Turkey, like most emerging markets, did not adopt a Competition Law until the 1990s. The completion of the Customs Union with the EU was the main driver behind the December 12, 1994 enactment and subsequent implementation of Law no. 4054 on the Protection of Competition.
Since 2012, a number of developments have increased the importance of the Competition Law for all enterprises doing business in Turkey. First, the Turkish Competition Authority (TCA) adopted Communique no. 2012/2, which laid down admissibility rules with respect to complaints, and Communique no. 2012/3, which increased turnover thresholds for concentrations requiring prior authorization. As a result, the case load of the TCA dropped by nearly one third, enabling the Authority to concentrate on more significant issues.
Second, through a legislative amendment in 2012, the administrative courts of Ankara, Turkey’s capital, were established as first instance courts competent in appeals of decisions of the Competition Board. Previously, the competent court was the Council of State – the supreme administrative court – and this created a backlog of cases spanning many years. However, appeals at Ankara administrative courts, while significantly reducing the duration of lawsuits, has created a body of divergent jurisprudence, including some highly questionable decisions. TCA had to initiate/re-initiate investigations in several cases as the result of court rulings. This situation provides a strengthened motivation for complainants to apply to courts against unsatisfactory decisions, requiring the targeted enterprises to take part in the proceedings.
The TCA also made a serious effort to develop competition legislation. Several guidelines as well as a new communique concerning specialization agreements were adopted. Furthermore, proposals for the amendment of Law no. 4054 and the Fining Regulation were prepared, and a proposal concerning the Motor Vehicles Block Exemption Communique is under development. These efforts aim to deepen the alignment of Turkish competition law with that of the EU – and further decrease the TCA’s workload. However they fail short of addressing certain contentious issues, such as the legality of the Fining Regulation that sets down aggravating and mitigating circumstances with respect to fines and limits the discretion of the Competition Board. Critics argue that the Fining Regulation infringes both the Constitutional principle requiring punishments to be determined through law, and that Law no. 4054 does not provide a legal basis for the restriction of the Board’s competences.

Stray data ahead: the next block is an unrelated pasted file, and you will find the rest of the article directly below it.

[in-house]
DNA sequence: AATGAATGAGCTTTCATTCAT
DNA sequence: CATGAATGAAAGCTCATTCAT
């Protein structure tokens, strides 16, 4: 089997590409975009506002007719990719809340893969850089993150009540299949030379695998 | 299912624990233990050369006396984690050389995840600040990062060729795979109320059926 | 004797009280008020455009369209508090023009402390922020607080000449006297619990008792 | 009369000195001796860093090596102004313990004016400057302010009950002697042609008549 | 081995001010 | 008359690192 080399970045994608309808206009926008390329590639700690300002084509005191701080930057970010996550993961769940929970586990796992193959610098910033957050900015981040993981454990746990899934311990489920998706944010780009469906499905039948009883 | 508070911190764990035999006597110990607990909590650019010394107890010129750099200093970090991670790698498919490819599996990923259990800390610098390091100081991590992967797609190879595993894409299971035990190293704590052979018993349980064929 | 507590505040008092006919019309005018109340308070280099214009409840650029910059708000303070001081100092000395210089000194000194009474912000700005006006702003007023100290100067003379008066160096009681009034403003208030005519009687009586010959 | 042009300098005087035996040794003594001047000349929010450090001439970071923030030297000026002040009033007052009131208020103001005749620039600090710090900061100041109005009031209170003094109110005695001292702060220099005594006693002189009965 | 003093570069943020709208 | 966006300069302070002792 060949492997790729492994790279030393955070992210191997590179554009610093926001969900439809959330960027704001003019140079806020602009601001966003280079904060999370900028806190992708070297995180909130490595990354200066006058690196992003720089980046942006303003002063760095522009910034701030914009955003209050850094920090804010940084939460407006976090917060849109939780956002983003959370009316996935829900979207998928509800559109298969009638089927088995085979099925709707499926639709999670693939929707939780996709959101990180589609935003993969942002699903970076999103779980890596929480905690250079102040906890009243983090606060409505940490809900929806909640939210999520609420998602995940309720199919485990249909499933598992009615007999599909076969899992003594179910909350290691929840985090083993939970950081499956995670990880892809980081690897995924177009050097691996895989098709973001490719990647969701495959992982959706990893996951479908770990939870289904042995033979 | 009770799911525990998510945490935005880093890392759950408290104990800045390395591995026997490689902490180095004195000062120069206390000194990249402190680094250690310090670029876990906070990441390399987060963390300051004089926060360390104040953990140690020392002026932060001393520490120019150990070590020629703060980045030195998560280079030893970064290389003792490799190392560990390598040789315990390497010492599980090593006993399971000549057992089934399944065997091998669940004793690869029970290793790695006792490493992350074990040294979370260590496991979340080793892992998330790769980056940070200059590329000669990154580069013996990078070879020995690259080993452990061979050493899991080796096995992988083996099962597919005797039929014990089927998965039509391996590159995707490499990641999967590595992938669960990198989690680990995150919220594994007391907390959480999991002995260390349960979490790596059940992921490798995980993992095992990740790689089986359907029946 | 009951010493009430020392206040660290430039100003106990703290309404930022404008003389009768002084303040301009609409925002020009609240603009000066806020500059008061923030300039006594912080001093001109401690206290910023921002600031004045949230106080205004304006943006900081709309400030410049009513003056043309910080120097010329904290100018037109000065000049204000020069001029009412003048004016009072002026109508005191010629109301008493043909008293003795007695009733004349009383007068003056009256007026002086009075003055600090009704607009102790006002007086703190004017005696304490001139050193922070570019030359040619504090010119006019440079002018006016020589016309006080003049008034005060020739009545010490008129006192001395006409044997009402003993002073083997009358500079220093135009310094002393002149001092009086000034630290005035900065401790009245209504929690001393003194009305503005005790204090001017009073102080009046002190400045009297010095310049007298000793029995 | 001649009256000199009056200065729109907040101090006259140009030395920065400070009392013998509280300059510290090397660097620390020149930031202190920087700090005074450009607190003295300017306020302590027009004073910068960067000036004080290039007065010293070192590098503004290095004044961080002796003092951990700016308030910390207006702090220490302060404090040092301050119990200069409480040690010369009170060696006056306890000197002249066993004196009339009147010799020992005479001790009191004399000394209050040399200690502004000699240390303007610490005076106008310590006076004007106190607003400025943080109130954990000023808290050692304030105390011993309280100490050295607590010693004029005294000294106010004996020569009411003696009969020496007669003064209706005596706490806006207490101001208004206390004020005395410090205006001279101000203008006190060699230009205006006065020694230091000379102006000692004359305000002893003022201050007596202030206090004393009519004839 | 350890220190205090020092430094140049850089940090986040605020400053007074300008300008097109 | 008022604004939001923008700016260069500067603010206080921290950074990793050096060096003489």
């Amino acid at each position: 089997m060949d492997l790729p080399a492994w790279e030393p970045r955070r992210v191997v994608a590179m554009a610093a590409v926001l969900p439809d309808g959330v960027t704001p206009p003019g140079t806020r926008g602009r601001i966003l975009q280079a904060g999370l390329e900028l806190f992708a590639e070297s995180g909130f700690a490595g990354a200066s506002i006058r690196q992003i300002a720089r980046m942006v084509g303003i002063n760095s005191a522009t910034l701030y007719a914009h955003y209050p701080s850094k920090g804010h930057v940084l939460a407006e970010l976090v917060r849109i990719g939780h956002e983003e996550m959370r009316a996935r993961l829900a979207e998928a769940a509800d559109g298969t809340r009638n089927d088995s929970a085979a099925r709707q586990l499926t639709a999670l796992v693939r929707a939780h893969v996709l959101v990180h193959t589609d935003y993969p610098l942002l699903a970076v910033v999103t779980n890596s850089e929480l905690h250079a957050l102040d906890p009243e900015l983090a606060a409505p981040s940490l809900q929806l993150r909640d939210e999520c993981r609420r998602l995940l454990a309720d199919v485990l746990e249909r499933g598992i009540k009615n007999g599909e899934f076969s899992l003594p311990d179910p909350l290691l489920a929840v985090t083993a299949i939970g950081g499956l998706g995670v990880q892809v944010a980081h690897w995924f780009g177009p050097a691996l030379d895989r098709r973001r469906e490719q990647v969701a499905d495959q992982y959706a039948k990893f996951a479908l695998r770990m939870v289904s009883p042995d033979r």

Turning our attention to enforcement activities, the last two years witnessed the toughest ever period in the TCA’s history. Most prominently, in 2013 the Board found 12 Turkish banks – including those owned by the state – guilty of fixing interests, and levied a total of TRY 1.2 billion (approximately USD 670 million) in fines, the most in its history. In 2014 the TUPRAS Petroleum Refinery was found to have abused its dominant position by excessive pricing and was fined TRY 412 million (approximately USD 182 million), the largest fine ever imposed on an individual enterprise. The Board diverged from international practice by not taking into consideration the costs of production, and relied on comparative prices (which were determined to be decreased more slowly than global prices). However the Board did not concentrate exclusively on major cases, and also fined driving courses all over Turkey for fixing prices. Because of the size of these enterprises, in some cases the fines were probably less than the money spent by the TCA on the investigations. The Board also fined TTNET, the dominant internet service provider, TRY 15.5 million (approximately USD 8 million) because certain files were deleted from a directory being reviewed by a TCA officer during a dawn raid.
However the TCA did continue its softer policy against vertical infringements, and preferred to issue decisions calling for the amendment of agreements unless hardcore breaches were discovered.
With respect to concentrations, 2014 witnessed the most number of transactions being subject to phase-II investigations and this resulted in commitments as well as the collapse of two sizable deals. The proposed amendment in Law no. 4054 involves changing the legal test applicable to concentrations significantly lessening competition, and may result in further scrutiny of such concentrations in the future.
Summing up, recent developments in Turkish Competition Law necessitate that all enterprises doing business in Turkey be more prudent with respect to compliance issues.
By Sena Apek, Partner, Gur Law Firm
This Article was originally published in Issue 2.1. of the CEE Legal Matters Magazine. If you would like to receive a hard copy of the magazine, you can subscribe here.